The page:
Another important digital photography tip for every photographer to know is that good lighting is the key to great pictures and the best time of day, lighting-wise when shooting outdoors is often early morning or late afternoon. That's especially true in snow. At a low angle the sun casts long shadows and adds contrast to your subject that otherwise might not be there if it were directly overhead. Knowing where the sun is in relation to your subject is important any time of day. Keep the sun at a right angle to your shot early or late in the day and behind you when it's high in the sky.
Winter Photography – Yes, it's All White, All Right
While the idea of capturing that pristine field of snow might sound appealing, it may lead to a boring photo. Look for objects that add color and contrast to your scene. Colorful ski clothes and dark contrasty shadows abound in winter. Use them to add emotional weight as well as interesting compositional devices to your pictures.
A Not Too Bright Suggestion
One of the things that I found most annoying on those cold days was not being able to compose my shot in the camera's LCD display. I just couldn't see because of all the glare. This was really a problem when I used a telephoto adapter attached to the camera and couldn't use the viewfinder. My camera had no way of attaching a hood to shade the screen, but I was able to get around the problem by calling on the photographer's (and the camper's) best friend: duct tape. I fashioned an improvised hood from the tape, just large enough to shade the display and allow me to see what it was I was shooting.
One last thing: When I was reviewing the photos I had taken, I was glad that I had decided to bracket many of the shots I had taken. While some of the images needed major color correcting in Photoshop, more times than not, I had some great raw material to work with right out of the camera. The key was taking a few different exposures whenever possible and deleting the files that were obviously over or under exposed but keeping all the rest.
Photographer of the Month
Melissa has been an active member of Through the Lens Photography Club for about a year now. She is a quiet member, but an inspiring one. Her creative eye is evident in the composition of her photos. I love seeing the world through her lens because she always manages to find a new perspective - as evidenced by the photos in her Flickr photostream. At our last club meeting (December), I especially enjoyed watching Melissa set up and compose just the perfect bokeh shot. She obviously takes her work seriously and was quick to learn from her "mistakes" while trying to get the shot just right. Her passion for photography is just one small piece of what defines her though. Her love for Jesus shines through her life as well. If you haven't gotten to know her, you should! My life is richer because of her.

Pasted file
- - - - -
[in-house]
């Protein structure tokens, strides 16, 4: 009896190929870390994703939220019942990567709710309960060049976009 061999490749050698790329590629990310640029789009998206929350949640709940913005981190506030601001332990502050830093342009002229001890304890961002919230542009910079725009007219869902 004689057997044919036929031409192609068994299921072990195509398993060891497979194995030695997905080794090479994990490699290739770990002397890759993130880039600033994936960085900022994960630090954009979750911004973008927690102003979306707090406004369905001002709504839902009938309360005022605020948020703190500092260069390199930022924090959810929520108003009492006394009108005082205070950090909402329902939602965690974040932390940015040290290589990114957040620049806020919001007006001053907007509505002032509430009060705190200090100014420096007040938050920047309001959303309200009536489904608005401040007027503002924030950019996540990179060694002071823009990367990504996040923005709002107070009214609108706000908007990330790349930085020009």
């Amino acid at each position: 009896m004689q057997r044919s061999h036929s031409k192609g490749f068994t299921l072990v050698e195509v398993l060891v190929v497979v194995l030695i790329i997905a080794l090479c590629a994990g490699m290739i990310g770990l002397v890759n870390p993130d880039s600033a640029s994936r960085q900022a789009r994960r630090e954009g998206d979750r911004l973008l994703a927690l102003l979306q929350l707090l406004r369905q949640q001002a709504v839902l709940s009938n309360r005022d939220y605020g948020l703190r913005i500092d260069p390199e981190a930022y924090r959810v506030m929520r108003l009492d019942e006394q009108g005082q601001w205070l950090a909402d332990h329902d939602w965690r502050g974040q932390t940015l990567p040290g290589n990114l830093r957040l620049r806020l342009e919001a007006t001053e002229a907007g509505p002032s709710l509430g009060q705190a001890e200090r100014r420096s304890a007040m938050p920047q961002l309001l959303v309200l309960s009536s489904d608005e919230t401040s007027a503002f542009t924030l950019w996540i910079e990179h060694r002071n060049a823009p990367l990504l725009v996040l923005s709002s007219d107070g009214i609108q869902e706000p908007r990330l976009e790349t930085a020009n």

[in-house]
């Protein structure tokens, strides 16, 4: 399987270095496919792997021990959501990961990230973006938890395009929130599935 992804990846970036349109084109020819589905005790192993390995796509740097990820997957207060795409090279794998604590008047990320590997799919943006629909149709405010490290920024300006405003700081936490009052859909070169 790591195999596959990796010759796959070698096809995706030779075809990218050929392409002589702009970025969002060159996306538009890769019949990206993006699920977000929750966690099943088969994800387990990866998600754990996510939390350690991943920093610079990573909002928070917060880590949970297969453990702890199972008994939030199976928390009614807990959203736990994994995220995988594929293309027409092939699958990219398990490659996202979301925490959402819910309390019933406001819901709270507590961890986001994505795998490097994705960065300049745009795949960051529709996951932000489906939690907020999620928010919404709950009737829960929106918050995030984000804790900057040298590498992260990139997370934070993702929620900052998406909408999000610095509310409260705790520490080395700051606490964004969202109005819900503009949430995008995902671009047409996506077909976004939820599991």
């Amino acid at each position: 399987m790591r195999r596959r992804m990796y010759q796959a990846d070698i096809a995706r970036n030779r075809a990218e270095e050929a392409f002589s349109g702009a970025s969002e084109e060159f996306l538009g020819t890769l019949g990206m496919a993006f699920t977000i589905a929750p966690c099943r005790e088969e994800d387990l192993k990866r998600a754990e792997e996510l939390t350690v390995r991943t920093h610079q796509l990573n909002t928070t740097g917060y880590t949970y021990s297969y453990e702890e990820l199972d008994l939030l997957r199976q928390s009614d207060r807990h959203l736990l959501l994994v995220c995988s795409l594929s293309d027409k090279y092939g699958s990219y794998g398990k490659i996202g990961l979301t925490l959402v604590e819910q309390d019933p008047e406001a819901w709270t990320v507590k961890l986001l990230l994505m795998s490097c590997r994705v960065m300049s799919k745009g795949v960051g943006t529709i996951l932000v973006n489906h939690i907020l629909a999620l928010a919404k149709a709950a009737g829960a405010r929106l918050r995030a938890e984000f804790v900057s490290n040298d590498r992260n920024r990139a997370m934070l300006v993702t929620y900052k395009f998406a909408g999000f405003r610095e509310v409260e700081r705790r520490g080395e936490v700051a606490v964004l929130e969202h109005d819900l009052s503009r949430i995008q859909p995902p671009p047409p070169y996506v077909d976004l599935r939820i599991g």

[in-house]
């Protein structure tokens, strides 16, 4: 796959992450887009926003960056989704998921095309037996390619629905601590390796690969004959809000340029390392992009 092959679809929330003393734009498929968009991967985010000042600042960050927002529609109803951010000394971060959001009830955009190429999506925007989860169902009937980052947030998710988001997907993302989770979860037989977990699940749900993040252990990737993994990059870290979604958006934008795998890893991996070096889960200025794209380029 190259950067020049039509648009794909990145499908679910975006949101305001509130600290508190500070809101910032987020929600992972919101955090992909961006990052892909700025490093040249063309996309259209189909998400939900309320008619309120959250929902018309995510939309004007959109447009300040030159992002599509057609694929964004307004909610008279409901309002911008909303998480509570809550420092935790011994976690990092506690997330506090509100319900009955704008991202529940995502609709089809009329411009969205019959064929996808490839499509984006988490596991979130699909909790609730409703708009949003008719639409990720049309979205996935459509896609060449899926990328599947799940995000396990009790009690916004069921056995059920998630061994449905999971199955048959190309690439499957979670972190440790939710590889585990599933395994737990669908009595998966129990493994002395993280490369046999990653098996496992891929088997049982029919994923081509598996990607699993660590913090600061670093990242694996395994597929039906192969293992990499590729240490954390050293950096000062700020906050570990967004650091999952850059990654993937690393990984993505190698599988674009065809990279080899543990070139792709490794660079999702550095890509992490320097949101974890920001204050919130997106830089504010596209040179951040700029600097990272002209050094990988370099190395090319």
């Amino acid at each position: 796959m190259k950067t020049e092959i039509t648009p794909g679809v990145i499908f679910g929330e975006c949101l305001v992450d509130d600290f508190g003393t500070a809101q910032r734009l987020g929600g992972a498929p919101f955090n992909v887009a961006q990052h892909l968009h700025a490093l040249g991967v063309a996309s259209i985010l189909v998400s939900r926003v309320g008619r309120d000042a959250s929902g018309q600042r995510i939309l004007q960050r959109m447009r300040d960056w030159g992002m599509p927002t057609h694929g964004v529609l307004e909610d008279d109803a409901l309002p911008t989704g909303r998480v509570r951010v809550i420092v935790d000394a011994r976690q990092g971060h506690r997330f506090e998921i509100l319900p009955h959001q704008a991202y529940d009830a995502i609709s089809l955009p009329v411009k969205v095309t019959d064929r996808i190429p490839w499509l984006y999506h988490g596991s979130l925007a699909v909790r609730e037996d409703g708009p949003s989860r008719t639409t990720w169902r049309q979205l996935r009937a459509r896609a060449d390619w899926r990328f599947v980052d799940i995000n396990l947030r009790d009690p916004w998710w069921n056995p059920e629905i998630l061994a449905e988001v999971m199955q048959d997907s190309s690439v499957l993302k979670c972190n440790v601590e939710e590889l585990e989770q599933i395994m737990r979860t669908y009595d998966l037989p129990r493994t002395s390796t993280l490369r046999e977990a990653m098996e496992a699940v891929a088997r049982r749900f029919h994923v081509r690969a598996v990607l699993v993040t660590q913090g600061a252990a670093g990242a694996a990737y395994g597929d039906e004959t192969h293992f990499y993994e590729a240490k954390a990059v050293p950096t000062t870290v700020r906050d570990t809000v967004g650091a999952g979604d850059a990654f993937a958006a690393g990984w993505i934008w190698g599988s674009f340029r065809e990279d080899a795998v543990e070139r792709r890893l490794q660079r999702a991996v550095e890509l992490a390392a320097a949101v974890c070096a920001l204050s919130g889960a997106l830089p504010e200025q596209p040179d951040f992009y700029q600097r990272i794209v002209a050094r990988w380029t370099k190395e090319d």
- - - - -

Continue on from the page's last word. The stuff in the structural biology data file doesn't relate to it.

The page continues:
Ideas to Inspire You
After a year off, I've decided to give it a go once again. I challenge you to join me (and Shari) in this endeavor. I promise you will not be disappointed. Your life as a photographer will never be the same again. It is a journey worth taking, and worth taking with your friends.
This month's go-to-source was introduced to me by my father. About five years ago my father, at the age of 74, got the unique opportunity to go on an African photography safari (can I just say that I was SO jealous but very excited for him!). The author of this go-to-source blog is Harsha Jreayawardena, from Mason City, Iowa. Harsha was my father's roommate on that trip and is now a life-long friend. He specializes in bird photographs and has some pretty amazing photos on his blog. Along with a beautiful assortment of photographs, Harsha includes tips and "how-to" tutorials he used to get these beautiful shots. I hope you will check out his work and learn from his experiences as a bird photographer. If you are into eagles, you'll love his eagle photos and tutorials! I have enough faith in my father to know that if he uses Harsha as a go-to-source, so shall I.